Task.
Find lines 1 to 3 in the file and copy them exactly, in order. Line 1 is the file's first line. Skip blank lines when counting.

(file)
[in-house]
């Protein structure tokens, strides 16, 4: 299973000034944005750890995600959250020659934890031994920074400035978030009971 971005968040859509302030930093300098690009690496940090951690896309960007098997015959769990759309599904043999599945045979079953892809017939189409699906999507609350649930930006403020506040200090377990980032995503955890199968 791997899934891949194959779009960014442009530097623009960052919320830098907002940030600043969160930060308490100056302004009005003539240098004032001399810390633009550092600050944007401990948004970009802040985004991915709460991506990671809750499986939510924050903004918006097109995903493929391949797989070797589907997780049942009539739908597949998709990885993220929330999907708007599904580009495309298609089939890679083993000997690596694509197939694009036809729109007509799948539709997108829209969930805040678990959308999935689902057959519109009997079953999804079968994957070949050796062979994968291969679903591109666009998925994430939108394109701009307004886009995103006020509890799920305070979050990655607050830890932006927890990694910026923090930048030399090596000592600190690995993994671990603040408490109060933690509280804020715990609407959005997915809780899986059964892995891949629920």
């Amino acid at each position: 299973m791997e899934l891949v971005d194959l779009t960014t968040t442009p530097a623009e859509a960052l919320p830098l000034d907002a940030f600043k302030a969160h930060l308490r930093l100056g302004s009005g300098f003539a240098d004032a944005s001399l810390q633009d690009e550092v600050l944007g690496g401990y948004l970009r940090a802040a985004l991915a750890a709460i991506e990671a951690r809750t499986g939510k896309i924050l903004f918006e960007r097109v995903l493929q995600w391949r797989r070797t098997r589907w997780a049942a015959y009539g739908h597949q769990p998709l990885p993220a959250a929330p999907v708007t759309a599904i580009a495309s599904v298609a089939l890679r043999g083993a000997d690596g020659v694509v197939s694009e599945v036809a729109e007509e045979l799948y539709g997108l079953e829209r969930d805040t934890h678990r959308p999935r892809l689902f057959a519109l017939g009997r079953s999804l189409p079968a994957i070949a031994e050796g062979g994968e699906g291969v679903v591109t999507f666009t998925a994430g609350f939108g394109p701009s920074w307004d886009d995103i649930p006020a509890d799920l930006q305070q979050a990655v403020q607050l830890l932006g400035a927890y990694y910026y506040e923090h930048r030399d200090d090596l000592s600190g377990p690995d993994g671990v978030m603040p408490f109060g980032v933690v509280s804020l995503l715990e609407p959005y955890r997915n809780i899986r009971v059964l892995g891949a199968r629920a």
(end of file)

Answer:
[in-house]
């Protein structure tokens, strides 16, 4: 299973000034944005750890995600959250020659934890031994920074400035978030009971 971005968040859509302030930093300098690009690496940090951690896309960007098997015959769990759309599904043999599945045979079953892809017939189409699906999507609350649930930006403020506040200090377990980032995503955890199968 791997899934891949194959779009960014442009530097623009960052919320830098907002940030600043969160930060308490100056302004009005003539240098004032001399810390633009550092600050944007401990948004970009802040985004991915709460991506990671809750499986939510924050903004918006097109995903493929391949797989070797589907997780049942009539739908597949998709990885993220929330999907708007599904580009495309298609089939890679083993000997690596694509197939694009036809729109007509799948539709997108829209969930805040678990959308999935689902057959519109009997079953999804079968994957070949050796062979994968291969679903591109666009998925994430939108394109701009307004886009995103006020509890799920305070979050990655607050830890932006927890990694910026923090930048030399090596000592600190690995993994671990603040408490109060933690509280804020715990609407959005997915809780899986059964892995891949629920």
């Amino acid at each position: 299973m791997e899934l891949v971005d194959l779009t960014t968040t442009p530097a623009e859509a960052l919320p830098l000034d907002a940030f600043k302030a969160h930060l308490r930093l100056g302004s009005g300098f003539a240098d004032a944005s001399l810390q633009d690009e550092v600050l944007g690496g401990y948004l970009r940090a802040a985004l991915a750890a709460i991506e990671a951690r809750t499986g939510k896309i924050l903004f918006e960007r097109v995903l493929q995600w391949r797989r070797t098997r589907w997780a049942a015959y009539g739908h597949q769990p998709l990885p993220a959250a929330p999907v708007t759309a599904i580009a495309s599904v298609a089939l890679r043999g083993a000997d690596g020659v694509v197939s694009e599945v036809a729109e007509e045979l799948y539709g997108l079953e829209r969930d805040t934890h678990r959308p999935r892809l689902f057959a519109l017939g009997r079953s999804l189409p079968a994957i070949a031994e050796g062979g994968e699906g291969v679903v591109t999507f666009t998925a994430g609350f939108g394109p701009s920074w307004d886009d995103i649930p006020a509890d799920l930006q305070q979050a990655v403020q607050l830890l932006g400035a927890y990694y910026y506040e923090h930048r030399d200090d090596l000592s600190g377990p690995d993994g671990v978030m603040p408490f109060g980032v933690v509280s804020l995503l715990e609407p959005y955890r997915n809780i899986r009971v059964l892995g891949a199968r629920a």